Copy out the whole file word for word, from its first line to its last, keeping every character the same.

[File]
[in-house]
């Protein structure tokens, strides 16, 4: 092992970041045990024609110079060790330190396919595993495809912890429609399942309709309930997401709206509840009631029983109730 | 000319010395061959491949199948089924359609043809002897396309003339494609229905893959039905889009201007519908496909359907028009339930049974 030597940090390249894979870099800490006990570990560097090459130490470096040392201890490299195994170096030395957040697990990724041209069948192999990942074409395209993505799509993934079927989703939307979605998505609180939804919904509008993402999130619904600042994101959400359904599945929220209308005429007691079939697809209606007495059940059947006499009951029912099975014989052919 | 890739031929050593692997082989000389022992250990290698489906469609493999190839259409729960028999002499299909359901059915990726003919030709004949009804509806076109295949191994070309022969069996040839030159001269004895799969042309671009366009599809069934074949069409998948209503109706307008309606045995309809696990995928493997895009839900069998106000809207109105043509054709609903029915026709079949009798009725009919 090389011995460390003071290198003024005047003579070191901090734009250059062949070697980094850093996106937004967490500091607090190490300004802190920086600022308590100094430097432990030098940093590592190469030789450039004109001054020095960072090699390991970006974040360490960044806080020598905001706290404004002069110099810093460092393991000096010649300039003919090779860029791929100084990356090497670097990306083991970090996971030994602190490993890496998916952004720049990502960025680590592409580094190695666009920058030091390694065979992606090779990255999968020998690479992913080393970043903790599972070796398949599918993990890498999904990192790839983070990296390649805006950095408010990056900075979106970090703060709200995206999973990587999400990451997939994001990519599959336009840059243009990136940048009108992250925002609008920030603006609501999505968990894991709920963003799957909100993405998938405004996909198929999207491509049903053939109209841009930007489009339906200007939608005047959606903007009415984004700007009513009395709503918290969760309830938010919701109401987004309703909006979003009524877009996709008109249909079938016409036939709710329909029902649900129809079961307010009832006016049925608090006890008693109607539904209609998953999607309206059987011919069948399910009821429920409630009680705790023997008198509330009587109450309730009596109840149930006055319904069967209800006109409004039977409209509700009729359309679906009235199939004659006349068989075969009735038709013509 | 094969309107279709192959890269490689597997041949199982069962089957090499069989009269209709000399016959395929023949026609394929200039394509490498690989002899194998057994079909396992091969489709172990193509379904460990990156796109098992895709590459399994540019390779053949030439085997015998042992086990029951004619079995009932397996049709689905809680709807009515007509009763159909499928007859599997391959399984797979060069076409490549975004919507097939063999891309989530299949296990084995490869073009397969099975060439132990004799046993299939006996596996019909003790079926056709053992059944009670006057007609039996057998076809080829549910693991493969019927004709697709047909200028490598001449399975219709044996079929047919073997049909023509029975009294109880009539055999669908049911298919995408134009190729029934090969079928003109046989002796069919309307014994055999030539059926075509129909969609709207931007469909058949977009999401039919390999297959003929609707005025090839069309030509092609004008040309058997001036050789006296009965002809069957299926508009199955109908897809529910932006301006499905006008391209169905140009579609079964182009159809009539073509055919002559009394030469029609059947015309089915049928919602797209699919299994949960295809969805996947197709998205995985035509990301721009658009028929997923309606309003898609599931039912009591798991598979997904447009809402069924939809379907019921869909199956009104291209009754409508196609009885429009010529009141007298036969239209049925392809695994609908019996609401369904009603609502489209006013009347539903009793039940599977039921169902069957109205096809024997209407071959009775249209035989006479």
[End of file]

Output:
[in-house]
């Protein structure tokens, strides 16, 4: 092992970041045990024609110079060790330190396919595993495809912890429609399942309709309930997401709206509840009631029983109730 | 000319010395061959491949199948089924359609043809002897396309003339494609229905893959039905889009201007519908496909359907028009339930049974 030597940090390249894979870099800490006990570990560097090459130490470096040392201890490299195994170096030395957040697990990724041209069948192999990942074409395209993505799509993934079927989703939307979605998505609180939804919904509008993402999130619904600042994101959400359904599945929220209308005429007691079939697809209606007495059940059947006499009951029912099975014989052919 | 890739031929050593692997082989000389022992250990290698489906469609493999190839259409729960028999002499299909359901059915990726003919030709004949009804509806076109295949191994070309022969069996040839030159001269004895799969042309671009366009599809069934074949069409998948209503109706307008309606045995309809696990995928493997895009839900069998106000809207109105043509054709609903029915026709079949009798009725009919 090389011995460390003071290198003024005047003579070191901090734009250059062949070697980094850093996106937004967490500091607090190490300004802190920086600022308590100094430097432990030098940093590592190469030789450039004109001054020095960072090699390991970006974040360490960044806080020598905001706290404004002069110099810093460092393991000096010649300039003919090779860029791929100084990356090497670097990306083991970090996971030994602190490993890496998916952004720049990502960025680590592409580094190695666009920058030091390694065979992606090779990255999968020998690479992913080393970043903790599972070796398949599918993990890498999904990192790839983070990296390649805006950095408010990056900075979106970090703060709200995206999973990587999400990451997939994001990519599959336009840059243009990136940048009108992250925002609008920030603006609501999505968990894991709920963003799957909100993405998938405004996909198929999207491509049903053939109209841009930007489009339906200007939608005047959606903007009415984004700007009513009395709503918290969760309830938010919701109401987004309703909006979003009524877009996709008109249909079938016409036939709710329909029902649900129809079961307010009832006016049925608090006890008693109607539904209609998953999607309206059987011919069948399910009821429920409630009680705790023997008198509330009587109450309730009596109840149930006055319904069967209800006109409004039977409209509700009729359309679906009235199939004659006349068989075969009735038709013509 | 094969309107279709192959890269490689597997041949199982069962089957090499069989009269209709000399016959395929023949026609394929200039394509490498690989002899194998057994079909396992091969489709172990193509379904460990990156796109098992895709590459399994540019390779053949030439085997015998042992086990029951004619079995009932397996049709689905809680709807009515007509009763159909499928007859599997391959399984797979060069076409490549975004919507097939063999891309989530299949296990084995490869073009397969099975060439132990004799046993299939006996596996019909003790079926056709053992059944009670006057007609039996057998076809080829549910693991493969019927004709697709047909200028490598001449399975219709044996079929047919073997049909023509029975009294109880009539055999669908049911298919995408134009190729029934090969079928003109046989002796069919309307014994055999030539059926075509129909969609709207931007469909058949977009999401039919390999297959003929609707005025090839069309030509092609004008040309058997001036050789006296009965002809069957299926508009199955109908897809529910932006301006499905006008391209169905140009579609079964182009159809009539073509055919002559009394030469029609059947015309089915049928919602797209699919299994949960295809969805996947197709998205995985035509990301721009658009028929997923309606309003898609599931039912009591798991598979997904447009809402069924939809379907019921869909199956009104291209009754409508196609009885429009010529009141007298036969239209049925392809695994609908019996609401369904009603609502489209006013009347539903009793039940599977039921169902069957109205096809024997209407071959009775249209035989006479």